121 Posted by Talk. Build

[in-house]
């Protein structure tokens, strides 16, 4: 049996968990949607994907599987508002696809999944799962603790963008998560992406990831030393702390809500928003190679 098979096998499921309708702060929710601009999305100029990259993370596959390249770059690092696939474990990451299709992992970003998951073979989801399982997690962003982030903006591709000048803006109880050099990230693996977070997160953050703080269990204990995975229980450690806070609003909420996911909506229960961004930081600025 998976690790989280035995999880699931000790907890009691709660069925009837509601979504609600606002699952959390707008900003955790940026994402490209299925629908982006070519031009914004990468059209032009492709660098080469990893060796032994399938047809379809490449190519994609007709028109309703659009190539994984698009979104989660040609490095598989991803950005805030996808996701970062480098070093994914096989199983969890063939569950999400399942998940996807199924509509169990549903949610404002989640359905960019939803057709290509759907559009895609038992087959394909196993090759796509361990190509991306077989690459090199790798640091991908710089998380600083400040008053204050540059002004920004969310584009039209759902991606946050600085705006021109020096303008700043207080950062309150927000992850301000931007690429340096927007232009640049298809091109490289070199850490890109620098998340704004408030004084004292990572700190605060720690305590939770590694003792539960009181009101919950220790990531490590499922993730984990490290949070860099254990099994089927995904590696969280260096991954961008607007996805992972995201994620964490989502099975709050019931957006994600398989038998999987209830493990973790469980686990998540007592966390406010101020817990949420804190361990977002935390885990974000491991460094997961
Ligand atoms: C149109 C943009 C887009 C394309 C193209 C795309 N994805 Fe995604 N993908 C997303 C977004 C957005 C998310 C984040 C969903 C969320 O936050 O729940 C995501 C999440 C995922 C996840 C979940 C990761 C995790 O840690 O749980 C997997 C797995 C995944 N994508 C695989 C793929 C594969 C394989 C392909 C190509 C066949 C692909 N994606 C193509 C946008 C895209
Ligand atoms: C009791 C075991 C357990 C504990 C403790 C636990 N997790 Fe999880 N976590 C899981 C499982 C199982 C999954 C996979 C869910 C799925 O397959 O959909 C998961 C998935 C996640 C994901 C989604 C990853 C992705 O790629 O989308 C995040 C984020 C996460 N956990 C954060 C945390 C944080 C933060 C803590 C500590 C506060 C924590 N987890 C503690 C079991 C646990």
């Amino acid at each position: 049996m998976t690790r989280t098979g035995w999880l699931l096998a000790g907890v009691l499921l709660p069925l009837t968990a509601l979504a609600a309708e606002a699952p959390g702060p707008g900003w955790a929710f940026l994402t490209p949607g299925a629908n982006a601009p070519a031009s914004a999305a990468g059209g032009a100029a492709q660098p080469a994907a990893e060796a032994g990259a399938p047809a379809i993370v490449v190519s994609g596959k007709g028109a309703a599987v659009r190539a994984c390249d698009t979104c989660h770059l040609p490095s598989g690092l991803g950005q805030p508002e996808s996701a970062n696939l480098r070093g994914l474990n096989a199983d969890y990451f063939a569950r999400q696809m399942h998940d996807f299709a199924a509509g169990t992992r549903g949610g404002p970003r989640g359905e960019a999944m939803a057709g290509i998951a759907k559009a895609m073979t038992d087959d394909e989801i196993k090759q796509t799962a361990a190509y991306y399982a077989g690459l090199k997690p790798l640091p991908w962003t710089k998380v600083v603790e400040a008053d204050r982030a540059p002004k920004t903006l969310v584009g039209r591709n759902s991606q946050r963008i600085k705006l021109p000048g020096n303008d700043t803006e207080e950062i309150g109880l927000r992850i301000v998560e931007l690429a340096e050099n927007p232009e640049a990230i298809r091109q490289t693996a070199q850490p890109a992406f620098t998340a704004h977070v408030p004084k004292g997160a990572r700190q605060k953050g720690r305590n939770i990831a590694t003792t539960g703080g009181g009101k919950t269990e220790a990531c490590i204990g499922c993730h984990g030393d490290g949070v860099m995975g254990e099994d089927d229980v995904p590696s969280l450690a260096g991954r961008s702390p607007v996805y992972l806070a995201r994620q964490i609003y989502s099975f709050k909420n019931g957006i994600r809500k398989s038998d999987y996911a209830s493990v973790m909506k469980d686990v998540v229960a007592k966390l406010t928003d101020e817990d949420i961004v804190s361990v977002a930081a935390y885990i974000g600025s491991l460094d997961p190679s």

• There is no denying that the specification of metal ceilings has seen huge growth over the past 30 years. Metal is now the go-to ceiling material, superseding mineral fibre as the mainstay of modern workplace and infrastructure projects. An indispensable tool in the architect’s design arsenal, metal is a cost-effective and desirable material meeting contemporary interior demands. Metal creates visual impact, provides essential acoustic control and allows specifiers to add drama and confidence to an interior. So what is the secret to metal’s desirability and popularity as a ceiling material? Buildings sympathetic to the changing needs of occupiers is increasingly key. The rise of open plan offices with diverse, agile and collaborative spaces is the new norm. This requires designers to pioneer solutions that meet these changing occupier demands. As a reflective material, specifying a metal ceiling might seem counterintuitive for effective acoustic control. However, they provide excellent acoustic regulation, controlling reverberance and occupational noise. The level of acoustic absorption required will depend on the size of space, materials used and occupier density. A range of acoustic infill panels combined with appropriate perforations will effectively control unwanted noise in the majority of spaces. Depending on performance demands, metal ceilings will typically offer the benchmark ‘Class A’ acoustic absorption. Design flexibility In today’s changing spaces, manufacturers have had to develop multi-functional, yet beautiful solutions. Metal ceiling systems allow the designer curved, waveform, trapezoidal and even multi-faceted options. Transition and perimeter trims also offer the advantage of specifying different metal systems within one coherent and integrated design. In addition, metal ceilings can now incorporate a wide range of finishes and effects. Another advantage of metal ceilings is they work flexibly with partitioning allowing occupiers to rethink space. As traditional working practices change, the ability to adapt spaces cost-effectively is increasingly attractive. Maintenance and Durability A long-term investment for any project, metal maintains its appearance considerably longer than lower quality ceiling materials. Metal ceilings are impervious to many of the common factors you would associate with ceiling degradation. For example, a non-porous material, metal does not suffer from increased loading, sagging or unsightly stains from burst water pipes. Neither will dust and grime permeate the surface. This robust, hardwearing material maintains its appearance, offers ease of maintenance and full access to ceiling voids. Sustainability Steel and aluminium are the most widely recycled and reused materials in construction, the benchmark for waste reduction. These highly sustainable materials can be 100% recycled and re-used repeatedly without degradation of quality. Value A recent report by SAS International considered the long-term value of metal over other ceiling materials. When considering the increased life expectancy and ease of maintenance, metal demonstrated a 47% cost saving over a 20-year period. Service Integration Ceilings often combine with or discretely hide otherwise unsightly M&E services. Metal has always been an ideal material to integrate lighting and other services within a considered and functioning design. As part of a fire protection system*, metal ceilings can also accommodate additional services such as sprinklers and smoke detectors. However, as we move closer and closer to more intelligent and smarter buildings, the possibilities of integrating technology are endless. The world’s most sustainable office Metal allows architects the freedom to work in a material that offers performance and durability alongside aesthetics. However, it allows for far more than this. For example, take the petal leaf ceiling in the Foster + Partners designed Bloomberg building – the world’s most sustainable office. The Integrated Ceiling Panels (ICPs) combine acoustics, lighting and ambient temperature control. This played a crucial part in the building achieving a BREEAM Outstanding rating. Sustainability was an overarching objective for Michael Bloomberg from day one. He insisted on a considerate design from an architectural and performance perspective. For SAS’ Special Projects team - which oversaw the design, manufacture and eventual installation of the scheme onsite - this was a truly collaborative project and one that saw the company deliver 24,000m2 of SAS product. The stunning petal-shaped ceiling is aesthetically striking and plays a significant part in a building that pushes the boundaries of sustainability. In total, 3,916 Integrated Ceiling Panels (ICPs) were manufactured and installed with an impressive 2.5 million petals attached to them. The petal shape is not just an architectural feature; it has been optimised by specialist software modelling to give the best possible acoustic, thermal and light reflecting performance. The sculpted shape maximises surface area to improve heat exchange and optimises airflow to maximise convection. The slots allow air to pass through, which also improves performance. In short, and from a temperature control perspective, the design exceeds Category A Thermal comfort, the highest level achievable for an office. In terms of lighting, the role that LED lighting takes is a lesson in efficiency and sustainable design. The ICPs feature 500,000 LED lights and use 40% less energy than a typical office design. Due to the number of LEDs used, they run significantly below maximum output for the required light levels. They are even more efficient when cooled and operate with an increased life expectancy. The cumulative effect is an incredibly efficient design, consuming significantly less energy than is typical in office space. Acoustically, the design of the metal ceiling performs exceptionally well. The slotted petals and the perforations mean that the surface is sufficiently open to allow enough sound to come through to the mineral wool behind. Tested to Class A absorption levels, the ceiling impressively and precisely manages acoustic reverberation across the open plan offices. The ceiling is a first for the UK, if not globally, and unlikely to be achieved in any other material. Commenting on the project, Foster + Partners’ Michael Jones said: "Without the ceiling the sustainability wouldn't be what it is." Metal allows architects the freedom to work in a material that offers performance and durability alongside aesthetics. However, it allows for far more than this. For example, take the petal leaf ceiling in the Foster + Partners designed Bloomberg building – the world’s most sustainable office. The Integrated Ceiling Panels (ICPs) combine acoustics, lighting and ambient temperature control. This played a crucial part in the building achieving a BREEAM Outstanding rating. The ceiling is a first for the UK, if not globally, and unlikely to be achieved in any other material. Commenting on the project, Foster + Partners’ Michael Jones said: "Without the ceiling the sustainability wouldn't be what it is." When it comes to metal as a material for ceilings there are virtually no limits to what can be achieved; it is possible to turn an imaginative concept into a colourful and truly inspired design. By working closely with leading manufacturers such as SAS International, there is an opportunity to bring an architect’s vision to reality. Visit: https://sasintgroup.com/ * It is not recommended that a suspended ceiling be relied upon to protect the structural elements of a building. Metal ceiling systems should be tested and certified in accordance with UK and European standards.